Take NHS test now to diagnosis your sleep problem | The Sun

IF you struggle to nod off at night, you're not alone.

Around a third of all Brits struggle to fall asleep, according to the NHS.

To add to sleep anxiety, several new studies have revealed some of the health risks of late nights.

One paper, presented at the European Society of Cardiology, found that seven in 10 heart attacks or strokes experienced by those over 50 could be prevented if everyone got “a decent night’s sleep”. 

While another study from the University of California, Berkeley showed that losing just one hour’s sleep a night could dampen down the part of the brain that encourages social behaviour, making us more selfish and irritable.

However, a sleep test, devised by the NHS can diagnose your sleep issue and provide you with tips to help you nod off.

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Firstly, the test will ask you questions on the quality and length of your sleep, to find out what snooze issue you might have.

It will then tell you whether you should see your GP and provide you with a list of 'practical' tips.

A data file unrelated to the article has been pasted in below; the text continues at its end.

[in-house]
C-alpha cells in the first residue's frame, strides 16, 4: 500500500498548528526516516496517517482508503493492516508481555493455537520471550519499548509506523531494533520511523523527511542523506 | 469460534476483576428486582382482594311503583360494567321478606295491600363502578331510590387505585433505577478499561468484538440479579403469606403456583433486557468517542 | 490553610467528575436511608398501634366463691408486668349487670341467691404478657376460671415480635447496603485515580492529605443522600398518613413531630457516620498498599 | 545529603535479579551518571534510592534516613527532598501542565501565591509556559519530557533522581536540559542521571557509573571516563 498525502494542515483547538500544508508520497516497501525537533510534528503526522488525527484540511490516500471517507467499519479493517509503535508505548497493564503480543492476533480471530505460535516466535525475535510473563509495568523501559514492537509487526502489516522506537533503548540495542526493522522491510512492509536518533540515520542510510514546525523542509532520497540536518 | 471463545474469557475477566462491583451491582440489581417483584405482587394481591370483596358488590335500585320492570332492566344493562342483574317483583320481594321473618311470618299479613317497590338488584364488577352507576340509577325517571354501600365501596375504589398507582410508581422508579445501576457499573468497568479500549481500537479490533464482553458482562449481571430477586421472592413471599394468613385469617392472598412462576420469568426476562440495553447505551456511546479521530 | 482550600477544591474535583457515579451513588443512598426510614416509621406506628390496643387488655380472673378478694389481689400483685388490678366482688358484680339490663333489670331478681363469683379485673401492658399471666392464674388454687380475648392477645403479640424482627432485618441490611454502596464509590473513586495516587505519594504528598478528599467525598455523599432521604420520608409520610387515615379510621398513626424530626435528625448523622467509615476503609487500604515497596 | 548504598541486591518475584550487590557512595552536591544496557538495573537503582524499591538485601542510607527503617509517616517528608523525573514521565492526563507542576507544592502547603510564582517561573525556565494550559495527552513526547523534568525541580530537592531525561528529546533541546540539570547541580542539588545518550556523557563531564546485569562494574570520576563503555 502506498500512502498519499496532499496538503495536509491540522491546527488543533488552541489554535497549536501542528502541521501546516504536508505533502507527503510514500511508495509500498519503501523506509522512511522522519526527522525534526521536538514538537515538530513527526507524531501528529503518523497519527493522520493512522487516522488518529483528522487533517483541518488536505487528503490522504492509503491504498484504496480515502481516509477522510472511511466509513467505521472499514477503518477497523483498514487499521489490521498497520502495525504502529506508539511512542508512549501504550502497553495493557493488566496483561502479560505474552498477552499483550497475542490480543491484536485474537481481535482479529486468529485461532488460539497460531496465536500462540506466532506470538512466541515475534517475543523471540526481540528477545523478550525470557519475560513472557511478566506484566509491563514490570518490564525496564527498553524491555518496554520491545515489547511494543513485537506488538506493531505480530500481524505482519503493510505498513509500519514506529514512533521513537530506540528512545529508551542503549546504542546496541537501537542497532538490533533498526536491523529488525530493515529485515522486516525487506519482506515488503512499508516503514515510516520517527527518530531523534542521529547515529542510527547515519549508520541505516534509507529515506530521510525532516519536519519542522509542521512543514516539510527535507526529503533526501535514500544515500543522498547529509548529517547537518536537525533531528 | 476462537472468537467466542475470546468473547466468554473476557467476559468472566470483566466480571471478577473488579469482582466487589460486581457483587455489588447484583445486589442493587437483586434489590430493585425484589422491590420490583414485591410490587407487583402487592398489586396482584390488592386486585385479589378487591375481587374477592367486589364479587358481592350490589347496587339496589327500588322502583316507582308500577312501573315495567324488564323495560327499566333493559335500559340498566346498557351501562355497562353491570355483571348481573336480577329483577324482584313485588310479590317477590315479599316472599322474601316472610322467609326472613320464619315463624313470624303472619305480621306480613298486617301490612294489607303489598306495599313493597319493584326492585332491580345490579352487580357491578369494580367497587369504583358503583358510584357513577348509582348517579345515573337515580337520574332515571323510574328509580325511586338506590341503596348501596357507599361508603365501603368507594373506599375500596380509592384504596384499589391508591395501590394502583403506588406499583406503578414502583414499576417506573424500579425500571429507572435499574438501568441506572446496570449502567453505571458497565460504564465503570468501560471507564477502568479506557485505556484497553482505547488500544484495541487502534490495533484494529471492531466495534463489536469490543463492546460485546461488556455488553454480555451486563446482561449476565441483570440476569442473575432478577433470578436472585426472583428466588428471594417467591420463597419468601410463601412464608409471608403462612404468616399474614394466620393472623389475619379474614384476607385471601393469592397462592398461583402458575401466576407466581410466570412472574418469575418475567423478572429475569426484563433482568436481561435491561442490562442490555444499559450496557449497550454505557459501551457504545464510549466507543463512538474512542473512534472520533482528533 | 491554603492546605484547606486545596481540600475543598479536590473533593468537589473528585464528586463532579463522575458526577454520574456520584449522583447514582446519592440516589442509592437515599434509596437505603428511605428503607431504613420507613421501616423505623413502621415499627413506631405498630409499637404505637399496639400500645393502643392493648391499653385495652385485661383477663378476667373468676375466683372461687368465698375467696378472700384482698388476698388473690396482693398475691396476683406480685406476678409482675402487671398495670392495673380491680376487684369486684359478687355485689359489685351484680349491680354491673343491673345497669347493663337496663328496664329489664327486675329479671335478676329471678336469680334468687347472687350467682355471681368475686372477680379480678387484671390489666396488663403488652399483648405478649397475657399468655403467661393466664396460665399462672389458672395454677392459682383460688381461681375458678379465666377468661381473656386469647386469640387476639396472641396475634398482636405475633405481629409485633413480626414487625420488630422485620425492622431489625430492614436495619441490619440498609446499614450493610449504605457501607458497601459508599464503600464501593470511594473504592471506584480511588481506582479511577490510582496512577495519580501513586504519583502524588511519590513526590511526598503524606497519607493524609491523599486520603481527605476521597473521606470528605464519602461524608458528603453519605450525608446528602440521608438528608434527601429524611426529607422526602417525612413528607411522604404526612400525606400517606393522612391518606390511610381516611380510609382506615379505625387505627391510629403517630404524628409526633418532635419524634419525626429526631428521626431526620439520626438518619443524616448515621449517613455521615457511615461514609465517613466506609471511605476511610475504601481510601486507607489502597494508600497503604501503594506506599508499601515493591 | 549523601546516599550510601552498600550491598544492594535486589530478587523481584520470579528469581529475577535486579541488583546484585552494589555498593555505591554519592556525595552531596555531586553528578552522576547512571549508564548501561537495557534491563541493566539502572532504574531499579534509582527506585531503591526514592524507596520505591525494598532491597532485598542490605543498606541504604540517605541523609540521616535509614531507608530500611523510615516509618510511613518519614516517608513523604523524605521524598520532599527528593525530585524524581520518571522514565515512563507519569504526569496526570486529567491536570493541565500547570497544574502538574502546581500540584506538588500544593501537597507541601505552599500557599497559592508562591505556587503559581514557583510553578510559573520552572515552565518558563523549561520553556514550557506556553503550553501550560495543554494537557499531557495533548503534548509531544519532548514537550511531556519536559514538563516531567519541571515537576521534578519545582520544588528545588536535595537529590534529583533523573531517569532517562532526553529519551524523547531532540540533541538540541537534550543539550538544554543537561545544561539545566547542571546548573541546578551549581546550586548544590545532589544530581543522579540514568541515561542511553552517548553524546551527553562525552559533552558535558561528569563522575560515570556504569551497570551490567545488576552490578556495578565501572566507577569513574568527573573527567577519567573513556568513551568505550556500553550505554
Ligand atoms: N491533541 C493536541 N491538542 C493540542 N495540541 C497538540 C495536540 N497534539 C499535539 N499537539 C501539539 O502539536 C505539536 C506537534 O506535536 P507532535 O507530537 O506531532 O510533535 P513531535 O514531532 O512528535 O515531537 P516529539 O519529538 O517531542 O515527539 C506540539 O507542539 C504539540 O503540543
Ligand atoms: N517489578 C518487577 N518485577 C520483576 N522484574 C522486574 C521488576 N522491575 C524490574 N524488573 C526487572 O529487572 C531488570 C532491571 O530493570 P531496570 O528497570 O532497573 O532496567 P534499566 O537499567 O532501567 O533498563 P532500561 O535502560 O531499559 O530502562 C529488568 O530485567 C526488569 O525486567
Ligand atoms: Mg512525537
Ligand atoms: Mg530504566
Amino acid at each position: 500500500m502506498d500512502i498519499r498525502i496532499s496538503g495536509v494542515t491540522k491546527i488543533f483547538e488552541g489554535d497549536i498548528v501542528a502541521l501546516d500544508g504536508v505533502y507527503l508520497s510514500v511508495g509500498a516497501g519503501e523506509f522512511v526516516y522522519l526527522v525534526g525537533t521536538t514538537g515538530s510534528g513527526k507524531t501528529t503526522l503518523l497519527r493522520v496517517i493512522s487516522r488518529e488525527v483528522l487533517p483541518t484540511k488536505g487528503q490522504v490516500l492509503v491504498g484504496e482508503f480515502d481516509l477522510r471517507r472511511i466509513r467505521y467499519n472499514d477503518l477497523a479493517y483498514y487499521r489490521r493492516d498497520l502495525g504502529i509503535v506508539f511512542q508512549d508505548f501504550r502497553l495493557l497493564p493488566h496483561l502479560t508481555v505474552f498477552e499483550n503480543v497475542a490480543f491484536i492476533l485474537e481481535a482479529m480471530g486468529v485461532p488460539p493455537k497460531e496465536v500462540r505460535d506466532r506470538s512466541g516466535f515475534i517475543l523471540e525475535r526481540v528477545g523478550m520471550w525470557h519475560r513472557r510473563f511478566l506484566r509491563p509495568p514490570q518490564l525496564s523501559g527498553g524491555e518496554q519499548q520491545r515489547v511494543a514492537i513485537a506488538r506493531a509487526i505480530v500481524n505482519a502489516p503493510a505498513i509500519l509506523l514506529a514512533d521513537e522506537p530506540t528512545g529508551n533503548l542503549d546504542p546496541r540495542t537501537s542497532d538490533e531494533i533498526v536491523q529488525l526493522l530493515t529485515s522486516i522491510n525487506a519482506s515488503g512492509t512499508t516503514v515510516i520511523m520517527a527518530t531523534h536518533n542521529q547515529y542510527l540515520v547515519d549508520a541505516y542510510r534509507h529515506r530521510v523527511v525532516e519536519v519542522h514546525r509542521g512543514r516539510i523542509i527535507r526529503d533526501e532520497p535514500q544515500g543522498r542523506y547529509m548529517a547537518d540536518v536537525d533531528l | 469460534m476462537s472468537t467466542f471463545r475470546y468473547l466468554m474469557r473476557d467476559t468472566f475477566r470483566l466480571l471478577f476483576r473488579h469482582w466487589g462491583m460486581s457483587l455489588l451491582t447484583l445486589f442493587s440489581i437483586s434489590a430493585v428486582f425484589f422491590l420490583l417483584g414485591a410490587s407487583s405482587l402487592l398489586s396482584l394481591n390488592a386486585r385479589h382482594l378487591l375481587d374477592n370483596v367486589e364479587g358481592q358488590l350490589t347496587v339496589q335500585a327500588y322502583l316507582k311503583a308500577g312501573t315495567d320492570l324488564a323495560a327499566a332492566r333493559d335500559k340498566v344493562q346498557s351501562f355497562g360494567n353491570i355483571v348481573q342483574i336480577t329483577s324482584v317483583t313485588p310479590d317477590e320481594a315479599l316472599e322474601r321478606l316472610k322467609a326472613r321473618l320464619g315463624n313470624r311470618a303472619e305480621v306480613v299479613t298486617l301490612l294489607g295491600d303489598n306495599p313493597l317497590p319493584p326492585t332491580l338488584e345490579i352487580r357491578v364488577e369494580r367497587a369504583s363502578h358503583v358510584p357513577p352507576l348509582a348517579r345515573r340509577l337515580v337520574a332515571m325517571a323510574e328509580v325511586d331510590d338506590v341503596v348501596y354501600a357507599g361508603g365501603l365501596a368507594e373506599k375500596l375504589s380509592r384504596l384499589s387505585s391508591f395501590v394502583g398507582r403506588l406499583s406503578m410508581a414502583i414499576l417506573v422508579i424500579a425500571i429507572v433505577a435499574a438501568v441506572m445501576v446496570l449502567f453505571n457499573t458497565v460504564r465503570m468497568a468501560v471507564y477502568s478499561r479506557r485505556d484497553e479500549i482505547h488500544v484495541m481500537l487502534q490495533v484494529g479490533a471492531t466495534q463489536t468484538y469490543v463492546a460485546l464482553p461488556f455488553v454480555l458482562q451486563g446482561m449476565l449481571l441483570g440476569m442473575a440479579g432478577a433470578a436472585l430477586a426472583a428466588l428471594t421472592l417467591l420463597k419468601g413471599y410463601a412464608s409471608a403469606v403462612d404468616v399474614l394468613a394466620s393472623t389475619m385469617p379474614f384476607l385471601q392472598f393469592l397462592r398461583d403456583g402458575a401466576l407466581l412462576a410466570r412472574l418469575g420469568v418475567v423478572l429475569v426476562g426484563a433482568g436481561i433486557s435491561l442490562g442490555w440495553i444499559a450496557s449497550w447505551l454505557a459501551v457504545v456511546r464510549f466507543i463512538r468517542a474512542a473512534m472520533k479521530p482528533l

What is insomnia and what are the symptoms?

Insomnia is defined by the NHS as "difficulty getting to sleep or staying asleep for long enough to feel refreshed the next morning".

The symptoms of insomnia include difficulty dozing off, lying awake for a long time at night, waking up several times every night and not feeling refreshed when you get up.

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In spite of their tiredness, sufferers may also find it hard to nap in the day, and may struggle to concentrate or become more irritable than usual due to their lack of sleep.

For some people, occasional bouts of insomnia will come and go, while others could have it for months or even years at a time.

What causes insomnia?

It is not always clear what causes insomnia, but stress and anxiety are common triggers.

A poor sleep environment, like an uncomfortable bed or a noisy bedroom, could also be a cause.

Otherwise, lifestyle factors like jet lag, shift work or boozing before bed can stop you getting a good night's sleep.

And, for others, physical and mental health conditions are behind their lack of sleep.

What sleep aids are there to beat insomnia?

If you have insomnia, some simple tricks to get back into a normal sleep routine may help first.

The NHS advises that insomniacs could try the following to help get a good night's sleep:

  • Set regular times for going to bed and waking up
  • Relax before bed time – try taking a warm bath or listening to calming music
  • Use thick curtains or blinds, an eye mask and earplugs to stop you being woken up by light and noise
  • Avoid caffeine, nicotine, alcohol, heavy meals and exercise for a few hours before going to bed
  • Don't watch TV or use phones, tablets or computers shortly before going to bed
  • Avoid napping during the day
  • Write a list of your worries, and any ideas about how to solve them, before going to bed to help you forget about them until the morning

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